Wounds are a pernicious threat in long term care, directly impacting quality of life, undermining health, and attacking the bottom line.

A recent study by the Healthcare Industry Distributors Association revealed that long term care providers see a direct correlation between achieving quality outcomes and medical product selection, including the area of wound care. In this rapidly evolving field, products are being introduced that can improve the rate of wound healing and help improve outcomes while maintaining costs.

One of these products is Cutimed Sorbact, a nonmedicated treatment for colonised and infected wounds. Sorbact® Technology uses a simple physical bonding process to slough away bacteria without disturbing the cells.

There's nothing else like it in today's wound care market, said Nancy Morgan, RN, WOC, co-founder of the Wound Care Education Institute.

“It is easy to use and remove. The bacteria cling to the product and are removed each time the dressing is changed," Morgan noted.

“I think it's fantastic technology, but too few people know about it, especially in post-acute settings."

Available in a variety of applications and sizes, Sorbact products are embedded with dialkylcarbamoyl chloride, or DACC.

They rest against a wound bed, displacing water and irreversibly binding bacteria through hydrophobic interaction.

Essentially, DACC's fatty acids attract and hold onto other fatty acids. Think of it like oil droplets clinging to other oil droplets in water, said Amy Gray, RN, BSN, CWS, a wound care clinical leader for Essity.

Bacteria adhere to the dressing, and all of the bonded microbes are easily removed from the wound along with the dressing.

“Unlike bacteriocidal products, Sorbact doesn't kill the bacteria, thereby leaving cellular debris in the wound bed," Gray said. “With Sorbact, we catch it and remove it. It's truly a physical mode of action."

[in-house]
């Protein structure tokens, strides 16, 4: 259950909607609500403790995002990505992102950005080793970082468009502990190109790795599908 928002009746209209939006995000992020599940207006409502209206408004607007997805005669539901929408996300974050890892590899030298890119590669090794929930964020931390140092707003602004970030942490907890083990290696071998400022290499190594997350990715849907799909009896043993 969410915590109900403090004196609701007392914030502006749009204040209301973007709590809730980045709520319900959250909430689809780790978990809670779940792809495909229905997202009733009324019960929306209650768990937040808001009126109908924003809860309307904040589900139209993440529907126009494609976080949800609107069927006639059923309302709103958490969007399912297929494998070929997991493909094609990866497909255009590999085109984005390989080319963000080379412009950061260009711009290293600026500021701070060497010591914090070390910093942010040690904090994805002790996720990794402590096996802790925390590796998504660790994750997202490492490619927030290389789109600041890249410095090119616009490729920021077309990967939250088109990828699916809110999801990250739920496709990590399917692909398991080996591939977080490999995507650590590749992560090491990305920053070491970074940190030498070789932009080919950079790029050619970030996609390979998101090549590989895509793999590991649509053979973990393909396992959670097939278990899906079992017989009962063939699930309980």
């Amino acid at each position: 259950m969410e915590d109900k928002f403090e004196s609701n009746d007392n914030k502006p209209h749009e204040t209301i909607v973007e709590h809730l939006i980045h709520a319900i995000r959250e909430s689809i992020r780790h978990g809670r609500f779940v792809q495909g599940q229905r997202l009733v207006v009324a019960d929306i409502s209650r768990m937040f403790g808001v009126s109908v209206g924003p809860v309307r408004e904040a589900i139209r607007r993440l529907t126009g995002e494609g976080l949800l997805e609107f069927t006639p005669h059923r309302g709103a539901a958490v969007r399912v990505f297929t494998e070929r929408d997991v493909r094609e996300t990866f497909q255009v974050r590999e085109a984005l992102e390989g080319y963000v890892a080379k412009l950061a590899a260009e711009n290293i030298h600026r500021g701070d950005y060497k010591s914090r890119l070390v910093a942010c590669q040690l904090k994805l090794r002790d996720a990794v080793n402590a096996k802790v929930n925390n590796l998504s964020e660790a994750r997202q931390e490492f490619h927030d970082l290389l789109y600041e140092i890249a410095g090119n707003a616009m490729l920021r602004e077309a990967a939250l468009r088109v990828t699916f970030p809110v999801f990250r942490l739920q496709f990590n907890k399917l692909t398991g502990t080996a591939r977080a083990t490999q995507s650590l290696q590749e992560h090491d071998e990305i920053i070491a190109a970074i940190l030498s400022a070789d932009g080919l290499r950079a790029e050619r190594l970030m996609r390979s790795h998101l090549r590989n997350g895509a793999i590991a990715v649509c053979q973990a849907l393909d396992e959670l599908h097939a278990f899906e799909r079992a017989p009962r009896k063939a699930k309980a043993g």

That means Sorbact can improve the rate of wound healing over traditional methods—by as much as 40%, according to one randomized clinical study.1

Antimicrobial Alternative

A 2019 study published in Internal Drug Resistance found silver-resistant bacterial isolates in 12.6% of samples—among them klebsiella, Staphylococcus, and E. coli.2

Many providers have been reticent to recognize the resistance threat associated with some care products, focusing their stewardship efforts largely on prescribing practices. Swapping antimicrobial-containing dressings for a physical barrier may be an effective alternative for those looking to reduce reliance on drugs and impact patient and regulatory outcomes.

Sorbact also may be a tool more providers want to consider as they ramp up antimicrobial stewardship efforts.

Its effective, alternative mechanism—proven safe for more than two decades in Europe—may help reduce reliance on common broad-spectrum antibiotics while still providing an effective means of removing bacteria from the wound.

Sorbact Technology can be an effective alternative to those dressings containing antimicrobials, which may exhibit resistance to common bacteria found in the wound.

“Sorbact has been demonstrated to be effective, and it's priced competitively," said Tony Forsberg, RN, WCC, Essity's national clinical director. “It only makes sense that skilled nursing providers would want to try it."

Sorbact products are available through all national suppliers and are now supported by Tena's wound care-certified nurse advisers, who can demonstrate use and efficacy onsite.

An extensive product line includes pads, swabs, ribbons, hydrogel, foam and super-absorbent dressings, and more.

Most have a seven-day wear time but can be replaced for prolonged treatment of chronic wounds.

Dignity on Delivery

Wound care nurses are looking for proven products that do what they say they are going to do so they can provide residents with quality care. Sorbact offers a dependable solution that works throughout the dressing's assigned wear time.

As fatty acids build up on the dressing, they continue to attract other fatty acids, accommodating layer upon layer of removable bacteria.

“You're constantly removing bacteria with each dressing change while maintaining a moist wound environment," Gray said. “It really addresses dignity issues. Staff and residents love that—and the atraumatic removal."

With some 15% of Medicare beneficiaries diagnosed with a wound each year—and mounting pressure to reduce the incidence rate in nursing homes—it's time more providers know about alternative approaches.

“We need to get this information out to all the clinicians so they can use the technology to help their patients heal and make a difference in their lives," Morgan said.

For more information, email

  1. Corsi, Alessandro. Comparison of a novel non-mediated bacteria-binding dressing to silver dressings in the management of acute and chronic skin lesions. Poster presentation SAWC 2012.

  2. Infection and Drug Resistance, July 8, 2019, pp. 1985-2001.

Ljungh, A., Yanagisawa, N., and Wodstrom, T. Using the principle of hydrophobic interactions to bind and remove wound bacteria. The Journal of Wound Care, April 2006, Vol. 15, No. 4.